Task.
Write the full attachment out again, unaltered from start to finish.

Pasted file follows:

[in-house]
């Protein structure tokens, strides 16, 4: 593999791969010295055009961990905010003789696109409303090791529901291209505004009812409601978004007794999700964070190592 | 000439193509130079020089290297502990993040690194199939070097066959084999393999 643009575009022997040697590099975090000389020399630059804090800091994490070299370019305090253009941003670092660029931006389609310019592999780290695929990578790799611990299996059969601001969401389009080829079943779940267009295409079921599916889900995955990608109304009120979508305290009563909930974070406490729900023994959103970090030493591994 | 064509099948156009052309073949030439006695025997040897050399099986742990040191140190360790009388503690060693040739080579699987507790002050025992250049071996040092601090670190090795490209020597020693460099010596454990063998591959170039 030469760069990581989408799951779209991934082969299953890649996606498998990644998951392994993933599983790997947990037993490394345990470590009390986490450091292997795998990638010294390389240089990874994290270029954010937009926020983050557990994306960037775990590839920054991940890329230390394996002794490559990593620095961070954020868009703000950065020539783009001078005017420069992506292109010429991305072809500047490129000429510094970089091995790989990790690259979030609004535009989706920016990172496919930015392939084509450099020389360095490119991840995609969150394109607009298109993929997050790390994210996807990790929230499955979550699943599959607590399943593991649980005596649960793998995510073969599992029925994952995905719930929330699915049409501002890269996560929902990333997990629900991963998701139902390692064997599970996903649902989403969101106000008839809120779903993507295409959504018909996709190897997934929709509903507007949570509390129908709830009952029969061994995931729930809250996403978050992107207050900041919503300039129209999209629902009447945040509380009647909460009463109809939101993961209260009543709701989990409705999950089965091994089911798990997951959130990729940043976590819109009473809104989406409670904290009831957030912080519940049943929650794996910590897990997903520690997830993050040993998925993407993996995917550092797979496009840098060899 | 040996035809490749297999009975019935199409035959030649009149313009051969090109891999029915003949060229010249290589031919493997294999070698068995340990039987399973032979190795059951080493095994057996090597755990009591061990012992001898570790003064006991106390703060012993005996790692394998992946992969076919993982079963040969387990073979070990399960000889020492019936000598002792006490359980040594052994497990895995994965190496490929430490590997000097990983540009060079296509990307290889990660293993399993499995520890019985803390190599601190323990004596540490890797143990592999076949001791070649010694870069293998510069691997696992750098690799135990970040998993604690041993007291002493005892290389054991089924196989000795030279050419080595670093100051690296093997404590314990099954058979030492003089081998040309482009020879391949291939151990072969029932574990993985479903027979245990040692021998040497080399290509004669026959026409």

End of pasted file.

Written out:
[in-house]
């Protein structure tokens, strides 16, 4: 593999791969010295055009961990905010003789696109409303090791529901291209505004009812409601978004007794999700964070190592 | 000439193509130079020089290297502990993040690194199939070097066959084999393999 643009575009022997040697590099975090000389020399630059804090800091994490070299370019305090253009941003670092660029931006389609310019592999780290695929990578790799611990299996059969601001969401389009080829079943779940267009295409079921599916889900995955990608109304009120979508305290009563909930974070406490729900023994959103970090030493591994 | 064509099948156009052309073949030439006695025997040897050399099986742990040191140190360790009388503690060693040739080579699987507790002050025992250049071996040092601090670190090795490209020597020693460099010596454990063998591959170039 030469760069990581989408799951779209991934082969299953890649996606498998990644998951392994993933599983790997947990037993490394345990470590009390986490450091292997795998990638010294390389240089990874994290270029954010937009926020983050557990994306960037775990590839920054991940890329230390394996002794490559990593620095961070954020868009703000950065020539783009001078005017420069992506292109010429991305072809500047490129000429510094970089091995790989990790690259979030609004535009989706920016990172496919930015392939084509450099020389360095490119991840995609969150394109607009298109993929997050790390994210996807990790929230499955979550699943599959607590399943593991649980005596649960793998995510073969599992029925994952995905719930929330699915049409501002890269996560929902990333997990629900991963998701139902390692064997599970996903649902989403969101106000008839809120779903993507295409959504018909996709190897997934929709509903507007949570509390129908709830009952029969061994995931729930809250996403978050992107207050900041919503300039129209999209629902009447945040509380009647909460009463109809939101993961209260009543709701989990409705999950089965091994089911798990997951959130990729940043976590819109009473809104989406409670904290009831957030912080519940049943929650794996910590897990997903520690997830993050040993998925993407993996995917550092797979496009840098060899 | 040996035809490749297999009975019935199409035959030649009149313009051969090109891999029915003949060229010249290589031919493997294999070698068995340990039987399973032979190795059951080493095994057996090597755990009591061990012992001898570790003064006991106390703060012993005996790692394998992946992969076919993982079963040969387990073979070990399960000889020492019936000598002792006490359980040594052994497990895995994965190496490929430490590997000097990983540009060079296509990307290889990660293993399993499995520890019985803390190599601190323990004596540490890797143990592999076949001791070649010694870069293998510069691997696992750098690799135990970040998993604690041993007291002493005892290389054991089924196989000795030279050419080595670093100051690296093997404590314990099954058979030492003089081998040309482009020879391949291939151990072969029932574990993985479903027979245990040692021998040497080399290509004669026959026409």